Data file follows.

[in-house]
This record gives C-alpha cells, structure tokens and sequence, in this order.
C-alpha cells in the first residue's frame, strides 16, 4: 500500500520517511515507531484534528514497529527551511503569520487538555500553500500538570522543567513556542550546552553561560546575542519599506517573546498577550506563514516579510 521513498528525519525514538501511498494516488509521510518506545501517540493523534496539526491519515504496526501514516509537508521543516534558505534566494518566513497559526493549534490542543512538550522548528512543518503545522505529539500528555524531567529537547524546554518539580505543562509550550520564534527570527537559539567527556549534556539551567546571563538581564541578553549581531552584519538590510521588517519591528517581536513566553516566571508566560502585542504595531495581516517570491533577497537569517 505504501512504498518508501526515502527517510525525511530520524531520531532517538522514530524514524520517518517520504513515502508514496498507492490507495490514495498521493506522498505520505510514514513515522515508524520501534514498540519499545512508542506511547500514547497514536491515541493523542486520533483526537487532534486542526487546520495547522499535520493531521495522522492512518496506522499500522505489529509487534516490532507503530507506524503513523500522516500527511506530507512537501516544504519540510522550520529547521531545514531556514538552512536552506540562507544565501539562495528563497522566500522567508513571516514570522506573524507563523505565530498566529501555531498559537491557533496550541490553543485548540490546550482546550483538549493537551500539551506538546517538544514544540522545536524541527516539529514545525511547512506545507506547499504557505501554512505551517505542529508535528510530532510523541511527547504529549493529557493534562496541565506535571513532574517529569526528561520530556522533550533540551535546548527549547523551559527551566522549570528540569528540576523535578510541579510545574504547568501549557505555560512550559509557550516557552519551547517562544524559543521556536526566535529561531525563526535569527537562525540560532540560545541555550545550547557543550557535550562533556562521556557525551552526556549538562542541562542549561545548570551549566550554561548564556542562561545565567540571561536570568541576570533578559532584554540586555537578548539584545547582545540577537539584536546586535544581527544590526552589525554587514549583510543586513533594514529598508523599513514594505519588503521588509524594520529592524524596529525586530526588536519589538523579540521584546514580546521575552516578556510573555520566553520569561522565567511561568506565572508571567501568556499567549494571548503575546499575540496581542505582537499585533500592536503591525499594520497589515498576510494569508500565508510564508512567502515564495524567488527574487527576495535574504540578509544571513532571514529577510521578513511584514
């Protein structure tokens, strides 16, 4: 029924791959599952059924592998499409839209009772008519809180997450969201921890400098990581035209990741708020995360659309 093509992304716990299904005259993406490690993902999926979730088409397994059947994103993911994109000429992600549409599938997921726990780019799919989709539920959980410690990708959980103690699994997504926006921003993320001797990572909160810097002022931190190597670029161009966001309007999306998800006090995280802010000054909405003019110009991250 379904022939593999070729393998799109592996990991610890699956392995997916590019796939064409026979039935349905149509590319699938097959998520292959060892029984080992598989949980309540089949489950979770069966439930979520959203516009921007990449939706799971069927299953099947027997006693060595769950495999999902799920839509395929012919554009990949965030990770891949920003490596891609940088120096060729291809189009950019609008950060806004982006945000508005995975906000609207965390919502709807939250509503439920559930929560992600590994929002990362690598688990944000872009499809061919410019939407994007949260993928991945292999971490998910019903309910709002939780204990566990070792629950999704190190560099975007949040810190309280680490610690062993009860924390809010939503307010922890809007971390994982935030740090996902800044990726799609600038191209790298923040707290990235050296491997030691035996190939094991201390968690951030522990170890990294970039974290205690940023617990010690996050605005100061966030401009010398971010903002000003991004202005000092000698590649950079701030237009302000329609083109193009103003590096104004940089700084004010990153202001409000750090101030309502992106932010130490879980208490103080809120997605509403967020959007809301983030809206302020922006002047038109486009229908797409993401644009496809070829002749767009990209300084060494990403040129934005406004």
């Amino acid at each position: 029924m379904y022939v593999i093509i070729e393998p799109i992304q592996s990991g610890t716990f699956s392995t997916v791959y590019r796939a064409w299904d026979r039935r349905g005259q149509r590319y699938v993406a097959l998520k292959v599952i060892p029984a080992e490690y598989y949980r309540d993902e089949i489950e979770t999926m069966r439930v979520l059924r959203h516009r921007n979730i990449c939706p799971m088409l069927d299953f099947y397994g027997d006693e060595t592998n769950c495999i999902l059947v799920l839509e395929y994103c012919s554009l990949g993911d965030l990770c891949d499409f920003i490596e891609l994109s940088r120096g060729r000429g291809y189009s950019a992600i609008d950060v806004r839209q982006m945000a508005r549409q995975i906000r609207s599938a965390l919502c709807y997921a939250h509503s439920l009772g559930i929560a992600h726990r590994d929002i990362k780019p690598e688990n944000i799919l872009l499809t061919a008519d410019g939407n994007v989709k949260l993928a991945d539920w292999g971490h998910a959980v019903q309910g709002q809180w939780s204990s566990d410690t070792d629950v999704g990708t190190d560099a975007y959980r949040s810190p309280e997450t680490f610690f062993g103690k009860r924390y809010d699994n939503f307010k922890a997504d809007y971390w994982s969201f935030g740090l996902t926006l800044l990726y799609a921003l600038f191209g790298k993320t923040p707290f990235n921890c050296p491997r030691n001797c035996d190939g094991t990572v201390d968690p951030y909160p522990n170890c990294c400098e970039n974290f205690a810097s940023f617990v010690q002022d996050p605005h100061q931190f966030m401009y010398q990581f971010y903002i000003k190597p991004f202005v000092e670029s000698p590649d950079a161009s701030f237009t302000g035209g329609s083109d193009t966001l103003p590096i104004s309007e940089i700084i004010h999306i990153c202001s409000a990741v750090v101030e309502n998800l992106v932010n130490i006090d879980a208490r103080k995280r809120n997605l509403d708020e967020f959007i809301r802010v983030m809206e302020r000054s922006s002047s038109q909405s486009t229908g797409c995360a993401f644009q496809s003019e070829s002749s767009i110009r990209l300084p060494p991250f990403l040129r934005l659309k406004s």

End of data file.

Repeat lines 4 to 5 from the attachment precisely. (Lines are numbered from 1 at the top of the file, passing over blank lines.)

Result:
């Protein structure tokens, strides 16, 4: 029924791959599952059924592998499409839209009772008519809180997450969201921890400098990581035209990741708020995360659309 093509992304716990299904005259993406490690993902999926979730088409397994059947994103993911994109000429992600549409599938997921726990780019799919989709539920959980410690990708959980103690699994997504926006921003993320001797990572909160810097002022931190190597670029161009966001309007999306998800006090995280802010000054909405003019110009991250 379904022939593999070729393998799109592996990991610890699956392995997916590019796939064409026979039935349905149509590319699938097959998520292959060892029984080992598989949980309540089949489950979770069966439930979520959203516009921007990449939706799971069927299953099947027997006693060595769950495999999902799920839509395929012919554009990949965030990770891949920003490596891609940088120096060729291809189009950019609008950060806004982006945000508005995975906000609207965390919502709807939250509503439920559930929560992600590994929002990362690598688990944000872009499809061919410019939407994007949260993928991945292999971490998910019903309910709002939780204990566990070792629950999704190190560099975007949040810190309280680490610690062993009860924390809010939503307010922890809007971390994982935030740090996902800044990726799609600038191209790298923040707290990235050296491997030691035996190939094991201390968690951030522990170890990294970039974290205690940023617990010690996050605005100061966030401009010398971010903002000003991004202005000092000698590649950079701030237009302000329609083109193009103003590096104004940089700084004010990153202001409000750090101030309502992106932010130490879980208490103080809120997605509403967020959007809301983030809206302020922006002047038109486009229908797409993401644009496809070829002749767009990209300084060494990403040129934005406004």
């Amino acid at each position: 029924m379904y022939v593999i093509i070729e393998p799109i992304q592996s990991g610890t716990f699956s392995t997916v791959y590019r796939a064409w299904d026979r039935r349905g005259q149509r590319y699938v993406a097959l998520k292959v599952i060892p029984a080992e490690y598989y949980r309540d993902e089949i489950e979770t999926m069966r439930v979520l059924r959203h516009r921007n979730i990449c939706p799971m088409l069927d299953f099947y397994g027997d006693e060595t592998n769950c495999i999902l059947v799920l839509e395929y994103c012919s554009l990949g993911d965030l990770c891949d499409f920003i490596e891609l994109s940088r120096g060729r000429g291809y189009s950019a992600i609008d950060v806004r839209q982006m945000a508005r549409q995975i906000r609207s599938a965390l919502c709807y997921a939250h509503s439920l009772g559930i929560a992600h726990r590994d929002i990362k780019p690598e688990n944000i799919l872009l499809t061919a008519d410019g939407n994007v989709k949260l993928a991945d539920w292999g971490h998910a959980v019903q309910g709002q809180w939780s204990s566990d410690t070792d629950v999704g990708t190190d560099a975007y959980r949040s810190p309280e997450t680490f610690f062993g103690k009860r924390y809010d699994n939503f307010k922890a997504d809007y971390w994982s969201f935030g740090l996902t926006l800044l990726y799609a921003l600038f191209g790298k993320t923040p707290f990235n921890c050296p491997r030691n001797c035996d190939g094991t990572v201390d968690p951030y909160p522990n170890c990294c400098e970039n974290f205690a810097s940023f617990v010690q002022d996050p605005h100061q931190f966030m401009y010398q990581f971010y903002i000003k190597p991004f202005v000092e670029s000698p590649d950079a161009s701030f237009t302000g035209g329609s083109d193009t966001l103003p590096i104004s309007e940089i700084i004010h999306i990153c202001s409000a990741v750090v101030e309502n998800l992106v932010n130490i006090d879980a208490r103080k995280r809120n997605l509403d708020e967020f959007i809301r802010v983030m809206e302020r000054s922006s002047s038109q909405s486009t229908g797409c995360a993401f644009q496809s003019e070829s002749s767009i110009r990209l300084p060494p991250f990403l040129r934005l659309k406004s």